Other highlights for Pedders in the USA included supplying the suspension on legendary USA NASCAR race driver Richard Petty’s Chryslers; and talk show host Jay Leno’s custom Camaro. Pedders has also featured several times on the popular TV program West Coast Customs.

The company’s US presence has meant that products could be marketed through warehouse distributors, as well as individual outlets in the US, with orders fulfilled from products stocked in-market from their warehouse in Texas.

Mr Pedder said the company has achieved other successes, including going from being an unrecognised name in the US to a well-known brand; and weathering the Global Financial Crisis, which saw a loss of half of all US sales in 2009.

[pullquote align=”left”]Austrade’s assistance too was invaluable – especially when the company first entered the US market. “Austrade provided essential market intelligence to Pedders, including letting us know who was who and how the market worked.”[/pullquote]

Mr Pedder said, “It’s still tough two years later, but we had a 30 per cent increase in sales in 2010 and 2011 is shaping up even better.”

Pedders has been supported by Austrade in Australia and the USA. The company is a member of the High Performance Brands cluster in Austrade’s Global Opportunities pilot program, in conjunction with the Australian Automotive Aftermarket Association. This cluster works collectively to capitalise on opportunities in the US market for high performance and motorsport products.

And the Australian Government’s Export Market Development Grants (EMDG) scheme allowed Pedders to “take a punt on the US market,” Mr Pedder said, allowing recovery of some of the company’s eligible export promotion costs.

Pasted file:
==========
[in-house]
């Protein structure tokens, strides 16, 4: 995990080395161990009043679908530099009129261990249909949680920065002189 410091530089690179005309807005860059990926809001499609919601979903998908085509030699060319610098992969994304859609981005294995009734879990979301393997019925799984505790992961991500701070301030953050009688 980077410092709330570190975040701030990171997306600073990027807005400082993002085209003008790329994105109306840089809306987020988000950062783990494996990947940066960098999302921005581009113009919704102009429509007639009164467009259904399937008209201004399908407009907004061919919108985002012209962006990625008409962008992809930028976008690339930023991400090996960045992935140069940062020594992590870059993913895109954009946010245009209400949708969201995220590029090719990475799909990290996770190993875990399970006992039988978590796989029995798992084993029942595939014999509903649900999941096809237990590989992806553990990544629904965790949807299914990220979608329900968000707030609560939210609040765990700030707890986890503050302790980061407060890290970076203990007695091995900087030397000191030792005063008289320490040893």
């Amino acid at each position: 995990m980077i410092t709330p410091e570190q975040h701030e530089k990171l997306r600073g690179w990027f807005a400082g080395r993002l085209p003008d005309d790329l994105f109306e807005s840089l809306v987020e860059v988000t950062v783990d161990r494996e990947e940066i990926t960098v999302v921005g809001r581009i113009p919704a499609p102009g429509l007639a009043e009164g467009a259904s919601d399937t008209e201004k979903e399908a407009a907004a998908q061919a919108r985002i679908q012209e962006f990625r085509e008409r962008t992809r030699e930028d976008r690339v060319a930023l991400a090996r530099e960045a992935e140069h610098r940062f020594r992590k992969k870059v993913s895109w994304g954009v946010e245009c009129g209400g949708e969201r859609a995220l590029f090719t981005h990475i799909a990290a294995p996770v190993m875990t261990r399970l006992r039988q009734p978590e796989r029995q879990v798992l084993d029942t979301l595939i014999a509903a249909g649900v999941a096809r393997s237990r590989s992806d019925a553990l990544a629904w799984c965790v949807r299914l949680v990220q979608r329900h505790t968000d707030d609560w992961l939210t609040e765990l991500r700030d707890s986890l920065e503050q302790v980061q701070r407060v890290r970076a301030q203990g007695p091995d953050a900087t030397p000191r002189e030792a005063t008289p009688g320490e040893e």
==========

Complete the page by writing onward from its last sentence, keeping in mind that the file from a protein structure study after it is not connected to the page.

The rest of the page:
Austrade’s assistance too was invaluable – especially when the company first entered the US market. “Austrade provided essential market intelligence to Pedders, including letting us know who was who and how the market worked,” Mr Pedder said.

The Australian automotive sector generates sales of approximately A$20 billion per year, making it Australia’s sixth largest export earner. The domestic market is relatively small, so like Pedders, many Australian aftermarket suppliers are focussed on overseas opportunities.

Pedders has tailored its product line to international markets. Designed, built, researched and tested in some of Australia’s harshest conditions, the company said this makes its products superior to market competitors, connecting with customer awareness of our country’s rugged conditions. Pedders has also developed specialist off-road original equipment (OE) and lowered vehicle applications especially for overseas markets.